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BJU Int. 2019 May;123(5):826-833. doi: 10.1111/bju.14540. Epub 2018 Oct 11.

Thrombospondin 1 and cathepsin D improve prostate cancer diagnosis by avoiding potentially unnecessary prostate biopsies.

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Martini-Klinik, University Hospital Hamburg-Eppendorf, Hamburg, Germany.
ProteoMediX, Schlieren, Switzerland.
Cantonal Hospital St. Gallen, Oncology and Haematology, St Gallen and University of Berne, Berne, Switzerland.



To investigate and further validate if two novel cancer-related glycoproteins, discovered by a genetic-guided proteomics approach, can distinguish benign disease from prostate cancer (PCa) in men with enlarged prostates.


A retrospective study was performed that included men with a total prostate-specific antigen (PSA) concentration of 2.0-10 ng/mL, negative digital rectal examination and enlarged prostate (volume ≥35 mL). Serum samples were collected between 2011 and 2016 at a single centre from 474 men before they underwent prostate biopsy. Serum concentrations of thrombospondin 1 (THBS1) and cathepsin D (CTSD) glycoproteins were combined with the percentage of free PSA to total PSA ratio (%fPSA) to predict any or significant cancer at biopsy.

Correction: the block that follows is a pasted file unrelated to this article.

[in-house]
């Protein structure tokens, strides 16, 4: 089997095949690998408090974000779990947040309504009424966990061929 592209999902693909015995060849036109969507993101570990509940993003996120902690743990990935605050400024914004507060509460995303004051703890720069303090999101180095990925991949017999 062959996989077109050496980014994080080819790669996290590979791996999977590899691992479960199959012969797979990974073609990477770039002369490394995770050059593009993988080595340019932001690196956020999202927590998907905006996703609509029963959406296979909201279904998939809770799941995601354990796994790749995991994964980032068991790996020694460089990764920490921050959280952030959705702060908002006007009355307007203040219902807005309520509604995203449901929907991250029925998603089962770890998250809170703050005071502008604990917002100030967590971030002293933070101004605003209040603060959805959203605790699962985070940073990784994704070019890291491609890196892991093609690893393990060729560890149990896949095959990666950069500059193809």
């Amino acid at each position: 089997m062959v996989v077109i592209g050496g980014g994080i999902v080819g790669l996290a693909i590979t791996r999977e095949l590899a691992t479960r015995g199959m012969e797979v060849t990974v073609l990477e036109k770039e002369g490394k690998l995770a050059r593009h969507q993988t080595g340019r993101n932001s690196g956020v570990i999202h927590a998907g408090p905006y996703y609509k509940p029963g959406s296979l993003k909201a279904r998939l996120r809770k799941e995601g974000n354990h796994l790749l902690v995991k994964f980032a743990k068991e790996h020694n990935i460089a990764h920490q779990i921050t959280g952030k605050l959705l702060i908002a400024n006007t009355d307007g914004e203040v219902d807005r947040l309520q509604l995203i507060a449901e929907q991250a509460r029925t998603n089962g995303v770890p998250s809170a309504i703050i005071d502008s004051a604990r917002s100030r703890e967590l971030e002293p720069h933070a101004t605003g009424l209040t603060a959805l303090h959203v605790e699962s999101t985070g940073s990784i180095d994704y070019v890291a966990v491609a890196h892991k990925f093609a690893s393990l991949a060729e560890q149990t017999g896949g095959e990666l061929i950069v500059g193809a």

The multivariable logistic regression model including THBS1, CTSD and %fPSA discriminated among biopsy-positive and biopsy-negative patients in the validation set with an area under the curve (AUC) of 0.86 (P < 0.001, 95% confidence interval (CI) 0.82-0.91), while %fPSA alone showed an AUC of 0.64 (P < 0.001, 95% CI 0.57-0.71). At 90% sensitivity for PCa, the specificity of the model was 62%, while %fPSA had a specificity of 23%. For high grade (Gleason score ≥ 7 in prostatectomy specimen) PCa, the specificity was 48% at 90% sensitivity, with an AUC of 0.83, (P < 0.001, 95% CI 0.77 to 0.88). Limitations of the study include the retrospective set-up and single-centre cohort.


A model combining two cancer-related glycoproteins (THBS1 and CTSD) and %fPSA can improve PCa diagnosis and may reduce the number of unnecessary prostate biopsies because of its improved specificity for PCa when compared to %fPSA alone.


#ProstateCancer; biomarkers; cathepsin D; prostate-specific antigen; thrombospondin 1

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